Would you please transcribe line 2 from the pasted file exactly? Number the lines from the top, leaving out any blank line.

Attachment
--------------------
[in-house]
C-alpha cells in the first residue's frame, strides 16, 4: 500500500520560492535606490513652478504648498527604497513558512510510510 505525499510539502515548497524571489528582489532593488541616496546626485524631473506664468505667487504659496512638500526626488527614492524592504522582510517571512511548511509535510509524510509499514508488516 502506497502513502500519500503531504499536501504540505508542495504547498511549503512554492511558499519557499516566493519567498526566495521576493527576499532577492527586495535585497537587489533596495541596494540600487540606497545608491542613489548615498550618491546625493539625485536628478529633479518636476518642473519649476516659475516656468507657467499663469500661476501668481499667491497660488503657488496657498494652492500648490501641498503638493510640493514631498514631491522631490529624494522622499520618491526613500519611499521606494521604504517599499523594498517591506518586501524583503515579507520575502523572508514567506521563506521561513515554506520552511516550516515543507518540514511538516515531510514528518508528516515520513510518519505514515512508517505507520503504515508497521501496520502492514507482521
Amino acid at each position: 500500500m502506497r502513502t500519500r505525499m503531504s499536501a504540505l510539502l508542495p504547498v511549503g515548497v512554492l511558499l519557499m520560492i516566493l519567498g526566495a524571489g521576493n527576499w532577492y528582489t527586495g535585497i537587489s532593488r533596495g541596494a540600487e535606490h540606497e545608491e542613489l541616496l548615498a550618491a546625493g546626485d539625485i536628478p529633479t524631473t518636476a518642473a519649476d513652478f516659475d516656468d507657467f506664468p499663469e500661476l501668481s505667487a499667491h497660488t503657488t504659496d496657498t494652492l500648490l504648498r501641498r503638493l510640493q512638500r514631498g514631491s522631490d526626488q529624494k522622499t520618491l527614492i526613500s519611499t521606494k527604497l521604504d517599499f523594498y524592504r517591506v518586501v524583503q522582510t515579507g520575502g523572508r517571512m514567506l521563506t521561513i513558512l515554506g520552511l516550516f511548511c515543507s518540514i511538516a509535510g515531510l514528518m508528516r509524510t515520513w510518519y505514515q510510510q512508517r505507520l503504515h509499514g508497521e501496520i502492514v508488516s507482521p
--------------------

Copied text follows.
C-alpha cells in the first residue's frame, strides 16, 4: 500500500520560492535606490513652478504648498527604497513558512510510510 505525499510539502515548497524571489528582489532593488541616496546626485524631473506664468505667487504659496512638500526626488527614492524592504522582510517571512511548511509535510509524510509499514508488516 502506497502513502500519500503531504499536501504540505508542495504547498511549503512554492511558499519557499516566493519567498526566495521576493527576499532577492527586495535585497537587489533596495541596494540600487540606497545608491542613489548615498550618491546625493539625485536628478529633479518636476518642473519649476516659475516656468507657467499663469500661476501668481499667491497660488503657488496657498494652492500648490501641498503638493510640493514631498514631491522631490529624494522622499520618491526613500519611499521606494521604504517599499523594498517591506518586501524583503515579507520575502523572508514567506521563506521561513515554506520552511516550516515543507518540514511538516515531510514528518508528516515520513510518519505514515512508517505507520503504515508497521501496520502492514507482521